November 25, 2014
by Christian D’Andrea
MacIver Institute Education Policy Analyst
Last week, the Wisconsin School Administrators Alliance (SAA) released their recommendations for improving and maintaining a high level of quality in the state’s K-12 schools. The group, which is comprised of public school leaders from across the state, threw their support behind Superintendent Tony Evers’s budget request, criticized the state’s private school choice programs, and lauded charter schools as foundations of innovation within the classroom.
The SAA’s wish list asks for significant funding – and funding changes – in Wisconsin’s public schools. The group supports Superintendent Evers’s Fair Funding for Our Future program, a funding reform plan that the public leader has pitched in each of the past two budget processes as well. That plan would increase K-12 spending significantly while guaranteeing a base amount of at least $3,000 per student in state funding at every district.
Their agenda also goes beyond Evers’s budget request. The group requests that all per-student funding be tied to the country’s consumer price index (CPI) in order to ensure that school revenue is not left behind by inflation. The SAA also calls for more funding for Wisconsin’s 4K kindergarten programs, increases that would more than double the appropriation for the state’s bilingual-bicultural programs, increase student transportation spending by 10 percent each year, and commit more funds to Wisconsin’s special needs education programs.
While much of the SAA’s 40-page proposal defaults to funding more traditional programs, the group also introduced reform efforts they feel would improve public education in the Badger State. The administrators supported a plan that would allow districts to re-examine the 180 school day calendar and make changes that would allow for greater flexibility and more time in the classroom for students. They also threw their support behind the continued funding of Wisconsin’s Educator Effectiveness program, which evaluates the state’s public school teachers and kicks off its first full year of implementation in 2014-15.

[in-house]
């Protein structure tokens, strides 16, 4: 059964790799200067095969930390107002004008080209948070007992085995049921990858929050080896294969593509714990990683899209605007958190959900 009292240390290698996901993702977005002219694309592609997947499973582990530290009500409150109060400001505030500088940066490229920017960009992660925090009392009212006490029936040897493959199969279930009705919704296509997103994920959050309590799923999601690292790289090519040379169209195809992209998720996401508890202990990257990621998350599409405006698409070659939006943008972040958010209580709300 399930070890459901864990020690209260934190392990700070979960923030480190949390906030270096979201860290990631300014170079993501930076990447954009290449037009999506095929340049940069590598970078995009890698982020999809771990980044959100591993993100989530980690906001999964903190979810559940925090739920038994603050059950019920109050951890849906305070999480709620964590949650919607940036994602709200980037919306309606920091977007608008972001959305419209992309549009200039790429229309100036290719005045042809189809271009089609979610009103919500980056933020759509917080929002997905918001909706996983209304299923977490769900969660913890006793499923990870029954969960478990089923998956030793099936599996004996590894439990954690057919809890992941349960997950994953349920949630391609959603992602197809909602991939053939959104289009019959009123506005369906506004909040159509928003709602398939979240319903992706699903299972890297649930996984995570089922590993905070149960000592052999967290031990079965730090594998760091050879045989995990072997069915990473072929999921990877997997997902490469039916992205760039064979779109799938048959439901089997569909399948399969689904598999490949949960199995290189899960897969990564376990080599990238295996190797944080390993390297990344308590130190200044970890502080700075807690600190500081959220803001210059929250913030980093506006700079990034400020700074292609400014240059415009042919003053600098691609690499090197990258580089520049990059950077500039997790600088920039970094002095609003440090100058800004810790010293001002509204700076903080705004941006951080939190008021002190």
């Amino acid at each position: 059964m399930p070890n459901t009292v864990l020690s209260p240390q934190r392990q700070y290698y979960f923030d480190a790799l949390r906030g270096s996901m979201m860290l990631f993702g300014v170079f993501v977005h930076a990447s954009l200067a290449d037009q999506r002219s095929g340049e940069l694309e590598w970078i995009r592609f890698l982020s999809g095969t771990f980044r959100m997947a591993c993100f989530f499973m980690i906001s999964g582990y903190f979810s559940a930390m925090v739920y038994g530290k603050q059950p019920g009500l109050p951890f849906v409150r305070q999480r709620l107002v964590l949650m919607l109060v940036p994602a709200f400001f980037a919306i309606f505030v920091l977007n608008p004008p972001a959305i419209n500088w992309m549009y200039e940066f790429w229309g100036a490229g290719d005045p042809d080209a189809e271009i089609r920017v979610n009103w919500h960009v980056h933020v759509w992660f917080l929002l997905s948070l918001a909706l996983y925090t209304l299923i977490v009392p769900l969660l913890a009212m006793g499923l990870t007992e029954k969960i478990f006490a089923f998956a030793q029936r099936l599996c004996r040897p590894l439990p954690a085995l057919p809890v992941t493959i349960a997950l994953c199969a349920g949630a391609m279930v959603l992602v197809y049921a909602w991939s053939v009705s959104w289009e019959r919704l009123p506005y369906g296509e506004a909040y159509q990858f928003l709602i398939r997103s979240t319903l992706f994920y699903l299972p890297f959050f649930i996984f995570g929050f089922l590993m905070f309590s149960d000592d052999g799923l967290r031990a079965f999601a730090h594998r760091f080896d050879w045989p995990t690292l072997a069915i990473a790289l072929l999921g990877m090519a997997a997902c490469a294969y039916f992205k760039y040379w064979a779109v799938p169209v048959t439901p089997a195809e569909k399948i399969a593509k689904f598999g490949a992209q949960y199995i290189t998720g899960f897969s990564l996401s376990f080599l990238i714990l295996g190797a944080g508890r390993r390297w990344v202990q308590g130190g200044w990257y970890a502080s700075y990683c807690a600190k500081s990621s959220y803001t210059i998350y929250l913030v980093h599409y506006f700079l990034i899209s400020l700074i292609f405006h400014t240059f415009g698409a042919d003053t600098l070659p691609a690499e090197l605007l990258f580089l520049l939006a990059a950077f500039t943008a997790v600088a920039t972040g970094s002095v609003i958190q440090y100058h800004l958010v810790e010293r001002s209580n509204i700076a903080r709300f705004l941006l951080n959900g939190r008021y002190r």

The most significant reform the SAA proposed may be a system to expand the amount and scope of charter schools in Wisconsin. Their proposal cited recent research that showed gains for charter students in math, graduation rates, and college enrollment before concluding that the presence of these schools has had a positive effect throughout the country. As a result, the group proposed a K-12 strategy for educational growth that would fund, reward and foster innovative schools and start-up charters through grants and research.
The SAA’s proposal may come at odds with many of the oft-mentioned goals of the 2015 Wisconsin State Legislature. The group adamantly opposes a voucher expansion and suggests that additional professional development is needed in order to help teachers and staff members better administer Common Core State Standards in the classroom. The fate of many of their recommendations will hinge on the adjustments that will ultimately be made to Superintendent Evers’s 2015-17 budget request. The rest will head to the desks of legislators as part of the group’s expansive agenda. We’ll know how many of their ideas make it into the drafting process when the 2015 session begins this January.